Big companies in our genre sometimes use workforces of up to a thousand people, and develop their games on top of tech they’d already shipped other games on. Whereas, at our peak, we were under a fifth of that, making a game on our own tech from the ground up — and doing so in less time. Needless to say, there was always an excess of work, and a need to wear as many hats as possible. So, I actually started on Mission Design, transitioned to Ambient and Living World Systems Design, then went to Character AI, until I eventually switched back to Mission Design to bring the project to completion. I don’t think I could have been luckier, having the amount of opportunity I was given. It was incredibly educational, since the design paradigms were so different between linear content and ambient systems — and I had great mentors. By the time the project finished, I had learned lots, and got to work with many great people.
VFS: From your perspective as a Technical Designer for the game, what do you think is particularly cool about Sleeping Dogs?
JW: From both a designer and a player’s viewpoint, I think the coolest moments in the game are where the mechanics start blending together. Like, being able to be mid parkour, and enter slow-motion, shooting; or to disarm a man while in melee combat, and shoot him with his own gun, all in one motion; or while driving your car, have your character climb out and leap out onto the car in front of it. Even the fact of having a prop that an NPC can be using one moment, and then all of a sudden the player can be throwing another at them, relies on using so many systems together. It’s easy enough to build mechanics that function on their own, but it’s much harder to take two or more separate mechanics and have them synergize into new experiences — and then it’s even harder once you start incorporating the way things like camera and controls are effected in a 3D space. The degree of collaboration and number of design discussions required in order to get these transitions and combinations working smoothly was amazing. But when players end up discovering these moments, it’s definitely worth it.
VFS: How do you think your time in the VFS Game Design program helped prepare you for your work with Sleeping Dogs?
JW: I think it’s pretty standard to say that most people will have to rely on at least one solid hard skill as their entry point into the industry. But with a game as big as Sleeping Dogs, it was definitely a huge asset to be educated in so many areas of production and development. The majority of my tasks generally required me to be doing a hard skill like scripting, but the majority of my time was spent communicating. It was such a valuable asset to know that I could, at the very least, speak in the same language and understand enough to respect the realms of the other specialties around me. The more you know about what others in the production do, the easier it is for them, and saving time for everyone is incredibly valuable. I think the role of Mission Designer really is something that requires a huge breadth of knowledge. You have to think of and approach the experience as a totality: You have to consider the lighting, the visuals, the spacial flow, the pacing, the audio, the controls and mechanics, the tech limitations, the resource limitations …the list goes on. Eventually, your experience of getting to touch a lot of these areas early on at school starts paying off.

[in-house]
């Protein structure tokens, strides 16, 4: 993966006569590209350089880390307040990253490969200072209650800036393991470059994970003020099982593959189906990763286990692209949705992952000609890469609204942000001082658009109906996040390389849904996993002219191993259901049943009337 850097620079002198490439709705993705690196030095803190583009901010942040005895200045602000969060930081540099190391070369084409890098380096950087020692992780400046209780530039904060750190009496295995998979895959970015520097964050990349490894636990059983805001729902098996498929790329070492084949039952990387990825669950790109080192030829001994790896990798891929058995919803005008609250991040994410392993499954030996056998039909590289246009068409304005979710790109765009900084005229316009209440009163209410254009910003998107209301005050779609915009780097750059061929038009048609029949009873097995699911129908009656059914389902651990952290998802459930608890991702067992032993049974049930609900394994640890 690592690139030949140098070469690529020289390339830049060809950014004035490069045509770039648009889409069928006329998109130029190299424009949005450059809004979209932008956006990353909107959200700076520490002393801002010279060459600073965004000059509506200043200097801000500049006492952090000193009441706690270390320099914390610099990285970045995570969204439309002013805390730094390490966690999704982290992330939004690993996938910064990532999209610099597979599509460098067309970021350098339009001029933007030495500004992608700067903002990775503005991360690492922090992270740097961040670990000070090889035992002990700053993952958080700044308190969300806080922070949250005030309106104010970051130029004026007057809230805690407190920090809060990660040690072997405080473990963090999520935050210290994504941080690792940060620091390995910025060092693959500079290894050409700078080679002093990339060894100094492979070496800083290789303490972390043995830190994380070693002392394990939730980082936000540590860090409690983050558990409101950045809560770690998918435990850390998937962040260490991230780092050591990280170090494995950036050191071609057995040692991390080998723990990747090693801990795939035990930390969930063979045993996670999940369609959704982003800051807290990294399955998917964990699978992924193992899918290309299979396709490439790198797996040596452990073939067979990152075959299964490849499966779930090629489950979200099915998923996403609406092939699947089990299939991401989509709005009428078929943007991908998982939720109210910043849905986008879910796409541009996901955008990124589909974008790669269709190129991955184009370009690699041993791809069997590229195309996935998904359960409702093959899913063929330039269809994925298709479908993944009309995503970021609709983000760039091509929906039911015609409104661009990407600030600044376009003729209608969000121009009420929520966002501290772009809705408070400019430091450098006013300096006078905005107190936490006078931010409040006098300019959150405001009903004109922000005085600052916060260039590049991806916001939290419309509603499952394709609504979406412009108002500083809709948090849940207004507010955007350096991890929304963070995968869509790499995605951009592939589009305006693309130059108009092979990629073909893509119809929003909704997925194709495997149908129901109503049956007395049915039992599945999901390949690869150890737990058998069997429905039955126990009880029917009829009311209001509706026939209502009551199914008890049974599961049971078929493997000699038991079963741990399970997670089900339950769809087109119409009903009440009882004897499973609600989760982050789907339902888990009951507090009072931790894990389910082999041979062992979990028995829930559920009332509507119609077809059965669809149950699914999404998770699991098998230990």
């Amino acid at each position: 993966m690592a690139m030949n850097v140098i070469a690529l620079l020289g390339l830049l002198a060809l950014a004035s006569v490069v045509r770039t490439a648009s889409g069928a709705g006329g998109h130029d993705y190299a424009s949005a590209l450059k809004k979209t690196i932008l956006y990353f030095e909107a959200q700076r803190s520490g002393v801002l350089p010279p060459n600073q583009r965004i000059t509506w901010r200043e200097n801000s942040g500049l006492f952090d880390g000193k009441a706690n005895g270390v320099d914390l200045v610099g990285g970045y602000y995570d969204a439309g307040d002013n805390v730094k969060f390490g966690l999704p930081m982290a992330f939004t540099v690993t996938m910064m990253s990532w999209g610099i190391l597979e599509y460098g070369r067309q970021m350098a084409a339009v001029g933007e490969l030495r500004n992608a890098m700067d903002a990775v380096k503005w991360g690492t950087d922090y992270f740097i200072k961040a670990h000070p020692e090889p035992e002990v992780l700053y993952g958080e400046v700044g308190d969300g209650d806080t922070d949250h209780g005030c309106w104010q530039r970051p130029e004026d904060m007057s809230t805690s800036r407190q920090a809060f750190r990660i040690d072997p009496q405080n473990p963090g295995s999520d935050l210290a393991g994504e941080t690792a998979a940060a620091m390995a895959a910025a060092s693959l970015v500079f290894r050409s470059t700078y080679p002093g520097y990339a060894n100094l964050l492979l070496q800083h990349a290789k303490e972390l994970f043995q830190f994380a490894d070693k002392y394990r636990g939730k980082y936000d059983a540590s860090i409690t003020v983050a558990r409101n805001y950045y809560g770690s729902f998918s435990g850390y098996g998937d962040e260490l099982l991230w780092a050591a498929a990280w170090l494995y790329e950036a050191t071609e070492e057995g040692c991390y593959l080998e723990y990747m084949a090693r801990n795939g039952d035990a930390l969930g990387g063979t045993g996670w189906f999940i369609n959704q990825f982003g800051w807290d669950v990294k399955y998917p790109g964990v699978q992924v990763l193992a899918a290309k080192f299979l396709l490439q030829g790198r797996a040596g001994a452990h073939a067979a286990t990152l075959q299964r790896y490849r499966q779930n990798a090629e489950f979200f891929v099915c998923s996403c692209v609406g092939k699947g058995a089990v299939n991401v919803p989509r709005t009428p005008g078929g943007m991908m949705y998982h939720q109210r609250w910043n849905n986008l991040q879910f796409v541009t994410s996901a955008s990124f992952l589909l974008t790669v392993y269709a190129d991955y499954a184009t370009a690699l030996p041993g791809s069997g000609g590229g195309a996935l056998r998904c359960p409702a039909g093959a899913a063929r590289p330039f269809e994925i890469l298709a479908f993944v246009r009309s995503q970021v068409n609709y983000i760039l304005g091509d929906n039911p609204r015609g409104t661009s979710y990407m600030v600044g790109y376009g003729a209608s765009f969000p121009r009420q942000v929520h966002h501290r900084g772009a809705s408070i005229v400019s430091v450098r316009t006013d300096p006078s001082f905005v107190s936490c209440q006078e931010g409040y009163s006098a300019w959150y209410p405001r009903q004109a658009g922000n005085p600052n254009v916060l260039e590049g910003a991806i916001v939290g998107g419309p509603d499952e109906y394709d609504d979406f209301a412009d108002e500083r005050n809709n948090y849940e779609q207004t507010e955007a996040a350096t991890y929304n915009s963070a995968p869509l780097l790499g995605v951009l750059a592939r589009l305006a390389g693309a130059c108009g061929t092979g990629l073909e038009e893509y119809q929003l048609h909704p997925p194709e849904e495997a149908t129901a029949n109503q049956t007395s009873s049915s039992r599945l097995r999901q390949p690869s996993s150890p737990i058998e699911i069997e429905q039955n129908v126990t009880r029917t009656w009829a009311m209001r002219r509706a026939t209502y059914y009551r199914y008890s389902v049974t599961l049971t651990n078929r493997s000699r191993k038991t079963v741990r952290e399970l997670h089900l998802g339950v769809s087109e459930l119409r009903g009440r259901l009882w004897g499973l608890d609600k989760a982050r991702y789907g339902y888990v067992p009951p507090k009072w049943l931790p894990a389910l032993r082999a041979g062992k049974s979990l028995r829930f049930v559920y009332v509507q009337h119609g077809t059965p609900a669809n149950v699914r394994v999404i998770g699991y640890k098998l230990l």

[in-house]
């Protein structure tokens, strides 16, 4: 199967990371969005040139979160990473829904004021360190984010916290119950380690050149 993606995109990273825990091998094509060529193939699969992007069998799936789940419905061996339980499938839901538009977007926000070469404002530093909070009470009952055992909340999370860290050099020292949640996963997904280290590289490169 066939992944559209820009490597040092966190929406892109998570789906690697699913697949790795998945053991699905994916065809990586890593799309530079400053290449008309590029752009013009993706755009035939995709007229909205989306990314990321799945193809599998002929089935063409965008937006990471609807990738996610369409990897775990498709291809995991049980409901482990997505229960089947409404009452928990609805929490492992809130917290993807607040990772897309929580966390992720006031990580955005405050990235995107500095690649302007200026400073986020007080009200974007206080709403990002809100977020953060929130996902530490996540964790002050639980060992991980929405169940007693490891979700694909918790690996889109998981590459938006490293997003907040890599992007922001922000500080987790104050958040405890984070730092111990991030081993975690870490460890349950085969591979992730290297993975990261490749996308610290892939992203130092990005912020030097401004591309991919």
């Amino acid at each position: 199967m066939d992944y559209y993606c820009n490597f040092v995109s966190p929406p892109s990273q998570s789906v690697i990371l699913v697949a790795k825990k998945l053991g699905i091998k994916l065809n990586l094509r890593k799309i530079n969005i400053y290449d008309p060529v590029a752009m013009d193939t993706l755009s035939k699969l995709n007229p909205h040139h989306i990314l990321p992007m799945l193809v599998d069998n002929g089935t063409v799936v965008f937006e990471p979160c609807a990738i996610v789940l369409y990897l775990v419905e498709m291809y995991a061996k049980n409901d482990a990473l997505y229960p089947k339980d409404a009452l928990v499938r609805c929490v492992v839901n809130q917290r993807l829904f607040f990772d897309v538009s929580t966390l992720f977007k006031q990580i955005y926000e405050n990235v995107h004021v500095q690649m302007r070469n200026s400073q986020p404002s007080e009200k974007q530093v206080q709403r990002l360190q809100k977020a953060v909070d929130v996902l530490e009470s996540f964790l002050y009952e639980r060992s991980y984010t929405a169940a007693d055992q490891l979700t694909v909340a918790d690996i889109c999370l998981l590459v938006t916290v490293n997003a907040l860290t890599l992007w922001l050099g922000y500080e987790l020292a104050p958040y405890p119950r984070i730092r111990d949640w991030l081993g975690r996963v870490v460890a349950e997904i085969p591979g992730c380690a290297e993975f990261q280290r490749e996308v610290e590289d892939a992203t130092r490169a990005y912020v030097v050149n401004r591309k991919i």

Overall, the VFS Game Design final project experience was actually a great primer for what I’ve been through so far, and a lot of what can make or break your team is exactly the same in school and industry. Likewise, although specific best practices vary from project to project, the key to completing something with the odds stacked against you is also the same — A healthy dose of dedication and passion. I know that sounds cheesy — but it’s true.
VFS: In film, teams come together for a period of time, work intensely on a project and then go off to work on something else — but when the project is released they can always come together for the premiere. What’s it like with games? I’m just thinking that this project in particular was a long engagement for you, and for lots of other people too, so, did you get a chance to reconnect and celebrate it’s release and success together?
JW: The great part about this industry is that it’s incredibly tight-knit. I often get to see a lot of the guys at UFG, and they were nice enough to feed me info / press surrounding the release. Everybody in Vancouver is rooting for each and every local studio, and it’s awesome how, even while at a new company, former UFG employees get to share in the moment. The Sleeping Dogs wrap party was fantastic! It might not have been quite as big as a red carpet affair, but it was a great way to get those who worked on the game back together to celebrate.
Celebration by Jeffrie and the rest of the UFG Sleeping Dogs team is certainly deserved. After a bit of a struggle, the diligent work has paid off. Congratulations to everybody involved in the project, and especially to all VFS graduates:
Game Design: Jeffrie Wu, Billy Lind, Peter Maurice, Shadi Dadenji, Kyle Jensen, Vivek Ramkumar, Anton Klock, Maitiu Morton, Sasha Dunfee, Patrick Donaghy, Boris Wong, Jordan Whitlock, Chris Savory — Sound Design: Toby Hulse, Allan Levy, Dan Poole — 3D: Heber Alvarado, Andrew Poon, Rob Starr, Karl Gryc, Terence Wong, Hani Abu-Ghazaleh, Ana Cho, Zheng Tang, Craig Shiells, Philip Minter — Digital Design: Seth Powell — DCA (Maya): Corey Kleim; Film: James Ricker, Martin Konopa — Classical Animation: Sota Yuyama